Kaimuki's 12th Ave Grill Goes Big
The biggest little neighborhood restaurant.
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12th Ave Grill's new bar is much larger than the one in the restaurant's former location.
Photos: steve czerniak
It took almost a year to gut and retrofit the new restaurant, to install new plumbing and electrical wiring, to rip out the old kitchen, to ponder the future of the dumbwaiter, which used to shuttle food up to the banquet floor. In the end, all Hanney kept was a pair of etched-glass swinging doors, which now lead to the private dining room.
In the blank space, he installed the same wood table tops and similar banquette seating from 12th Ave Grill, updating the booths with black leather, instead of the “grandma-pattern,” as a Honolulu Advertiser food critic once called them. With the tall space, Hanney could’ve gone with an industrial, reclaimed-wood-and-concrete-floors look, but he just wanted the feel of the original.
And a real bar.
Previously, 12th Ave Grill’s bar was 10 seats around a counter facing the kitchen, where the bartender shared a space with the kitchen pass (where the food comes out). The new 12th Ave Grill has a real bar area now—a boon for both patrons and the bartenders. The wine list remains extensive, plus there are now seven beers (and one cider) on tap. The drink menu includes a matcha sour—a frothy mix of bourbon, egg white and green tea; and an apple-tini—not the green Jolly Rancher-flavored cocktail you might know, but a mix of apple brandy, apple juice and housemade apple bitters. The bartenders don’t make a big deal out of the details, but they are there for you to relish if you care to, such as the perfectly clear, large chunks of ice sunk into the whiskey drinks.
12th Ave Grill is that rare Honolulu restaurant that serves good food and good drink. Don’t drink? The bar mixes nonalcoholic drinks, too, such as a bright lemongrass tonic to balance out some of the heavy dishes.
There’s a special food menu for the bar, though only available for an hour after opening (5 to 6) and before closing (10 to 11). I go out of my way for it—for the juicy, fat burger; the meatloaf sandwich with Taleggio cheese; and twice-cooked duck wings that are the equivalent of duck bacon. All of it is under $10. At the bar—and for Sunday Supper—12th Ave Grill is at its best, unfussiest self.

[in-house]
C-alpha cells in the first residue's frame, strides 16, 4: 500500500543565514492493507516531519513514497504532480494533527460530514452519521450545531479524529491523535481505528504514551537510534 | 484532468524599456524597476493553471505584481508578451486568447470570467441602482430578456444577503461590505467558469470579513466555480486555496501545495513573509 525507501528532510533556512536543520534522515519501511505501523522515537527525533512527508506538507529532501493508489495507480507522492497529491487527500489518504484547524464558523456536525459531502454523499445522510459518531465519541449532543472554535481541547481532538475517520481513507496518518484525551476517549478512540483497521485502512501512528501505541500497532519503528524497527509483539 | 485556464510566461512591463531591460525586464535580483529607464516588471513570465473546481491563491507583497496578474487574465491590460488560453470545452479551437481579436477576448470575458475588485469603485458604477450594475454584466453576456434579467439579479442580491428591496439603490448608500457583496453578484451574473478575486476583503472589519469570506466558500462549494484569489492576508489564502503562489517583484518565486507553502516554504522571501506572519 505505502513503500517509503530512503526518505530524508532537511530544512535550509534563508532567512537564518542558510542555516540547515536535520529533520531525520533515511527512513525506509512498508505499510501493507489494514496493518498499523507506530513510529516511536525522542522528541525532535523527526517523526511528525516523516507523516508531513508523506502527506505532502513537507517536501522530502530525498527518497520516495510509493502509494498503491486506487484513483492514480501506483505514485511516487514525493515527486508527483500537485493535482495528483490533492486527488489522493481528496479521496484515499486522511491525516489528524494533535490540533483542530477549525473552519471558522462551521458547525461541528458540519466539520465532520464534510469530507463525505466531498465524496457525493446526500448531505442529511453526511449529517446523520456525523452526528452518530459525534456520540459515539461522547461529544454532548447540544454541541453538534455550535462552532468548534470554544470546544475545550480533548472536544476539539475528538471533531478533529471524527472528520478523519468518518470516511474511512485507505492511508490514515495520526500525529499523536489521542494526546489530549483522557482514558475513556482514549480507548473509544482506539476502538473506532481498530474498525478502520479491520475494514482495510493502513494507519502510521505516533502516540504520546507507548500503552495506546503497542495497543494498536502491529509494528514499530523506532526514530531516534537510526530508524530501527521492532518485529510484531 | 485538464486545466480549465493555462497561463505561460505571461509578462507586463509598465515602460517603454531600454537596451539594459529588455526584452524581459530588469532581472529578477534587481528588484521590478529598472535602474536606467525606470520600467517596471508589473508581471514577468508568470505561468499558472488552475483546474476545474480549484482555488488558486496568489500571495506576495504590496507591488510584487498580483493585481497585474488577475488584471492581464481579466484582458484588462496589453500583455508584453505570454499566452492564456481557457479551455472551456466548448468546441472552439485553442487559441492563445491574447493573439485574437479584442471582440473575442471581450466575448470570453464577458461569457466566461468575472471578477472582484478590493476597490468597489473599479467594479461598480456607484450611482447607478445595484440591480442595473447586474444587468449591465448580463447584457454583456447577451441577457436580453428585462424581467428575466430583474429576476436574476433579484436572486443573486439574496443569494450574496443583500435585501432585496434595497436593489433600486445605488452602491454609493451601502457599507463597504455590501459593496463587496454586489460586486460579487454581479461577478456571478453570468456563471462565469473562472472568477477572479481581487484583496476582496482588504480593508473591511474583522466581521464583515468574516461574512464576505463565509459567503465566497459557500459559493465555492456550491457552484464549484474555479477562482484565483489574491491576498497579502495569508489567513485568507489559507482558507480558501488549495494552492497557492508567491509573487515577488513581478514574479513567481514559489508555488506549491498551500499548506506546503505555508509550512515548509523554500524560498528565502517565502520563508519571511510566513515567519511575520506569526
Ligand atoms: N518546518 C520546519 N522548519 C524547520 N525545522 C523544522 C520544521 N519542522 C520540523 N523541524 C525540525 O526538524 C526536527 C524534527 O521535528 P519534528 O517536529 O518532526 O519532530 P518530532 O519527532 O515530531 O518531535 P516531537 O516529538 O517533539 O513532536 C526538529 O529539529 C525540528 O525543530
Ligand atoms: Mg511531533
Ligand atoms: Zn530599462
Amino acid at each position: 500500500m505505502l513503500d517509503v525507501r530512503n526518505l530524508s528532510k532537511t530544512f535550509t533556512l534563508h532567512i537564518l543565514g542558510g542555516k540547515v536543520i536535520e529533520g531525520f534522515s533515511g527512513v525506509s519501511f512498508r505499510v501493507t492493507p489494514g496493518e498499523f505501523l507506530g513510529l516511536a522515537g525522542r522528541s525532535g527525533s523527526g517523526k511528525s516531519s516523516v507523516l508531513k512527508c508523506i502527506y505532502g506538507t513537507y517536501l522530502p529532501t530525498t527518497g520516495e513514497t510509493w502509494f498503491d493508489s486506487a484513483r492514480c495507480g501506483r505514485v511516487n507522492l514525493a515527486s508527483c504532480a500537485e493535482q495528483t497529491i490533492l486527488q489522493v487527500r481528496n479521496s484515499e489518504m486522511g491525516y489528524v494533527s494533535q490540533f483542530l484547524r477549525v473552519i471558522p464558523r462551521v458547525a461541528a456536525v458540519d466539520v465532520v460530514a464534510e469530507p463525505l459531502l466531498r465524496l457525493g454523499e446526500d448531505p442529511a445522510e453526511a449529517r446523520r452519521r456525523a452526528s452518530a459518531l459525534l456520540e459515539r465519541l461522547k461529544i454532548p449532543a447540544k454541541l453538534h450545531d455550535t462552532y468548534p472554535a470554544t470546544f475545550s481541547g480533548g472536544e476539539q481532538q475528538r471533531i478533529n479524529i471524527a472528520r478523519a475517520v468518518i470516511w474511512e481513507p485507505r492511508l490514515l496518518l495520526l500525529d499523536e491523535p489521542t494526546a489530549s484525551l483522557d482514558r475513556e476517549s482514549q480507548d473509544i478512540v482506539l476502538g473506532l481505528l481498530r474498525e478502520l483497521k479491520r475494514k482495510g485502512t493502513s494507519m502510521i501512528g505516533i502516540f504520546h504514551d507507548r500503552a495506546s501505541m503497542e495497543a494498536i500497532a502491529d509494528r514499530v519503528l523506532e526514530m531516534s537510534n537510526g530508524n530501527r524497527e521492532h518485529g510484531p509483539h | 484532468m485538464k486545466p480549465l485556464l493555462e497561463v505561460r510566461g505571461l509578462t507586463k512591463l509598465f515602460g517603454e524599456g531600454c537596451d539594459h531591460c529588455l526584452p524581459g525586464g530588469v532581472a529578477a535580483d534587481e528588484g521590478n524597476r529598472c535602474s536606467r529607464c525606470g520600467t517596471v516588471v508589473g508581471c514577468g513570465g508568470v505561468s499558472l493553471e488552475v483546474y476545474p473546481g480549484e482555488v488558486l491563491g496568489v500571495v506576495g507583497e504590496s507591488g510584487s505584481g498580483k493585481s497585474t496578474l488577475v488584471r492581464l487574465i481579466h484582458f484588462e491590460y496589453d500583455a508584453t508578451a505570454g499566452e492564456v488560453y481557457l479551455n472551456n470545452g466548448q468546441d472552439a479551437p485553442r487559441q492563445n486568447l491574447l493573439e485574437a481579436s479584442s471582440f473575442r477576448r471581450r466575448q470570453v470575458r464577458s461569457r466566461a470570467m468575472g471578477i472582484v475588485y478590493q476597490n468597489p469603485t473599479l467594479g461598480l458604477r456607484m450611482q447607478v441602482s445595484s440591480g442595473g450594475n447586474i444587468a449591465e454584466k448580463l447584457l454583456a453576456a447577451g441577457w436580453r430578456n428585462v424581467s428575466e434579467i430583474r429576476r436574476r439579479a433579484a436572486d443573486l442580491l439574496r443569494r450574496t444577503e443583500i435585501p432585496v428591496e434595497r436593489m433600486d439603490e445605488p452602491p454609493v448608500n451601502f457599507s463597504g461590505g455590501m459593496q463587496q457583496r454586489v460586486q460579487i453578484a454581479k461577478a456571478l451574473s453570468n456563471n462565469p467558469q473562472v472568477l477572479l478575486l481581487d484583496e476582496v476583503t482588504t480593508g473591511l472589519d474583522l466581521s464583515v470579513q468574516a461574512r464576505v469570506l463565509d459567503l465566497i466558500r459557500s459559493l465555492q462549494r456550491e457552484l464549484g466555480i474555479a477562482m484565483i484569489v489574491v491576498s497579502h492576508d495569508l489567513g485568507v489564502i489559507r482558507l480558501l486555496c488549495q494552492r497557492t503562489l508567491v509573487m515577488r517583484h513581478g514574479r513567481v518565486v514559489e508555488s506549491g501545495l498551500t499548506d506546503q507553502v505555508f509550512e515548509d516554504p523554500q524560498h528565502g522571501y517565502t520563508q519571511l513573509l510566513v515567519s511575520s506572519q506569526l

The regular dinner menu is much the same as the original restaurant’s—meat heavy, hearty plates of short ribs, steaks, pork shank and pork chops. Hanney did not open a chophouse, as the “grill” in the name might suggest, but there’s as much meat on the menu as if he had. The vegetable accompaniments are more interesting than at a steakhouse, though, such as the tomato jam and a fennel watercress salad accompanying the beer-and-Tabasco-marinated skirt steak. I like to go light with the duck over pink peppercorn tagliatelle tangled with kabocha, tomatoes and a lemon ricotta sauce.
But there is no going light with the Sunday Supper. On another night, it’s fried chicken, that dish that seems to elude finer restaurants—I rarely find a specimen that’s better than what Cajun fried chicken chains and casual joints deliver. 12th Ave Grill, though, has it nailed. As we bite into the thin, crackling crust, the juices run out, almost burning us. There is half a chicken per order (minimum of two orders for Sunday Supper), plus a biscuit with Surinam cherry butter, a bowl of pork sausage gravy, mashed potatoes and green beans. The biscuits and gravy could be a meal in themselves. But we eat it all—with five people this time—and barely save any room for dessert, buttermilk chocolate cake with thick layers of fudgy frosting.
It’s homey and old-fashioned, perhaps not as old-fashioned as the pudding of Victoria Inn days, but a fitting finish to the biggest little neighborhood restaurant that makes us wish we could all come home to Kaimuki.
12th Ave Grill, 1120 12th Ave., 732-9469, 12thavegrill.com.